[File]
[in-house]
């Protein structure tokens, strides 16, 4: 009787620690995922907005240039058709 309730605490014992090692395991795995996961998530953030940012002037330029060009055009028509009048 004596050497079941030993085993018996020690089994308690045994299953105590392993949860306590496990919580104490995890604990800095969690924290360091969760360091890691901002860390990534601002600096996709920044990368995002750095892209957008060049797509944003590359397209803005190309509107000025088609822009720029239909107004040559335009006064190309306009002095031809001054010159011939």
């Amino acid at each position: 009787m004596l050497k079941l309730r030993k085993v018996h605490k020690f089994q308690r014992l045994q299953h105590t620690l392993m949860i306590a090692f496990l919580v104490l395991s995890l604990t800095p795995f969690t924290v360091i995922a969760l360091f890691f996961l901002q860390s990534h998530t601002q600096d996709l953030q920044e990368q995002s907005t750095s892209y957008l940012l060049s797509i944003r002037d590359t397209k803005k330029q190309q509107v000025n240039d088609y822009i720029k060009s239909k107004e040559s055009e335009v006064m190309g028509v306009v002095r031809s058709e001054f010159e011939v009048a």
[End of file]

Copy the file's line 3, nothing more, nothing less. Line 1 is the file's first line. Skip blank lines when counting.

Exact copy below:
């Amino acid at each position: 009787m004596l050497k079941l309730r030993k085993v018996h605490k020690f089994q308690r014992l045994q299953h105590t620690l392993m949860i306590a090692f496990l919580v104490l395991s995890l604990t800095p795995f969690t924290v360091i995922a969760l360091f890691f996961l901002q860390s990534h998530t601002q600096d996709l953030q920044e990368q995002s907005t750095s892209y957008l940012l060049s797509i944003r002037d590359t397209k803005k330029q190309q509107v000025n240039d088609y822009i720029k060009s239909k107004e040559s055009e335009v006064m190309g028509v306009v002095r031809s058709e001054f010159e011939v009048a």